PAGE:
Unfortunately a large chunk of the population rely on these appliances in order to stay warm during the winter and as you may expect, the response hasn’t been welcoming. One Facebook user commented that “London traffic fumes are far more invasive to asthmatics than any open fire or wood burner will ever be” whilst another asked “I thought bad air quality was a part and parcel of living in a big city?”.

An article published in the British Medical Journal was the cause of the suggestion from Khan, which stated that burning wood creates 2.4 times more pollution that motor vehicles, reportedly causing 37,800 early deaths in 2012. Thankfully we can rest assured for some time as the proposal is scheduled for 2025 where the idea of having small zones may be introduced in order to reduce wood burning stove pollution. Experts say that the ban would be at least 6 years away since it would require a legislation from the government.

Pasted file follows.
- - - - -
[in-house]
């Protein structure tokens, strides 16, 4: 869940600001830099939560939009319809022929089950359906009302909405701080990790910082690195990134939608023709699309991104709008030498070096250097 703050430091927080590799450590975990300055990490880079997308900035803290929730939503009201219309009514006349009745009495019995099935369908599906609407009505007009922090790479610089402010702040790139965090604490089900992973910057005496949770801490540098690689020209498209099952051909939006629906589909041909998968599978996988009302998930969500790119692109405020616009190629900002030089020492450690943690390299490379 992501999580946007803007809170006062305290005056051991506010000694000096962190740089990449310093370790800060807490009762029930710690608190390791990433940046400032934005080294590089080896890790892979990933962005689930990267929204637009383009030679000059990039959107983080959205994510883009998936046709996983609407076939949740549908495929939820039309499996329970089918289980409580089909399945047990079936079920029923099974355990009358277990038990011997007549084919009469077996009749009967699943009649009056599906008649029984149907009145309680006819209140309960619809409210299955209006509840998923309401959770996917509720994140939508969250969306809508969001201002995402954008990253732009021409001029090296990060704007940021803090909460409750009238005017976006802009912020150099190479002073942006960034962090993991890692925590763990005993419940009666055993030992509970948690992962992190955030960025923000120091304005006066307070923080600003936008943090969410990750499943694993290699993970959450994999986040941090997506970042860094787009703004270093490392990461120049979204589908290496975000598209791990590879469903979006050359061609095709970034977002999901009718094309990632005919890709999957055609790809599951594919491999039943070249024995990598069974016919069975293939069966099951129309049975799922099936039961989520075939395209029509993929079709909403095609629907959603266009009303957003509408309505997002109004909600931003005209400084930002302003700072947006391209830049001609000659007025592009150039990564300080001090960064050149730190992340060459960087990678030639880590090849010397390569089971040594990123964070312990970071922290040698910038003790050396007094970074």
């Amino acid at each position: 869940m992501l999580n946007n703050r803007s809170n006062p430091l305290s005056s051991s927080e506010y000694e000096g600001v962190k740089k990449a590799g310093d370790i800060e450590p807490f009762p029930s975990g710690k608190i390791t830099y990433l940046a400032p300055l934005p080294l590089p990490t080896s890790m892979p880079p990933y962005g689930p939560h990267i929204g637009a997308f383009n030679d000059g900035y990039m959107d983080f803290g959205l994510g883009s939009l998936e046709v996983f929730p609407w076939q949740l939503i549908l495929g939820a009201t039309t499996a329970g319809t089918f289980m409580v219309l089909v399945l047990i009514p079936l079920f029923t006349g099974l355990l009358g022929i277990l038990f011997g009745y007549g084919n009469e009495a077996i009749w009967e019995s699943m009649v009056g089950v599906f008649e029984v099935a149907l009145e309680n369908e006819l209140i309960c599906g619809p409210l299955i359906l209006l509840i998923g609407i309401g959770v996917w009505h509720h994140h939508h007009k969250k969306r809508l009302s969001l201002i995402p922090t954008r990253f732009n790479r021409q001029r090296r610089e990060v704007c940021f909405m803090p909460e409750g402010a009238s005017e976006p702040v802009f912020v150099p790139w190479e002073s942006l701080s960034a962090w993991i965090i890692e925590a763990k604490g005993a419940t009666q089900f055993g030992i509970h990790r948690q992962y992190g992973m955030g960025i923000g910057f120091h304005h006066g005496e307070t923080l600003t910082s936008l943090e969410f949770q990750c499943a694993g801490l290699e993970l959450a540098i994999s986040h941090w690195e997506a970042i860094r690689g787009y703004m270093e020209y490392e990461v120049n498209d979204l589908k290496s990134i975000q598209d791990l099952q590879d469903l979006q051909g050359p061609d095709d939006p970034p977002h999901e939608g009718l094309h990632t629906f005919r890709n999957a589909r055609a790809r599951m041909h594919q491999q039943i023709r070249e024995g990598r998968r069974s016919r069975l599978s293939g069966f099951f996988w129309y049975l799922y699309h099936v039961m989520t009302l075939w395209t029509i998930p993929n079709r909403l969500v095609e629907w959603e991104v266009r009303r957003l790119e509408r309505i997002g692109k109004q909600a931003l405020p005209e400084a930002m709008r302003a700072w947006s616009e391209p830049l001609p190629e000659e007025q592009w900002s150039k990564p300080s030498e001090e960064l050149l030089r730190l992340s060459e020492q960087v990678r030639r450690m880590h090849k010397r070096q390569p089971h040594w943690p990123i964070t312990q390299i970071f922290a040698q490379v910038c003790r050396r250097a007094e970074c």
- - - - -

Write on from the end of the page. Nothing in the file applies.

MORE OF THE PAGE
Here at Pearson Fuels, we do not ignore the effects that coal and wood burning has on our atmosphere. After all, everything comes with a downside which is why we all have to make sure that we are sensible with our usage. Our range of high quality fuels include smokeless coal which is much safer for the environment and also burns warmer too! Get in contact today to find out more information!

Here at Pearson Fuels, it is safe to say that coal is our speciality. We know everything there is to know about this fossil fuel that was created millions of years before the dinosaurs were even a thought and now we want to give back some of our knowledge to you. In this blog, we are going to discuss some of the budding issues surrounding the rock…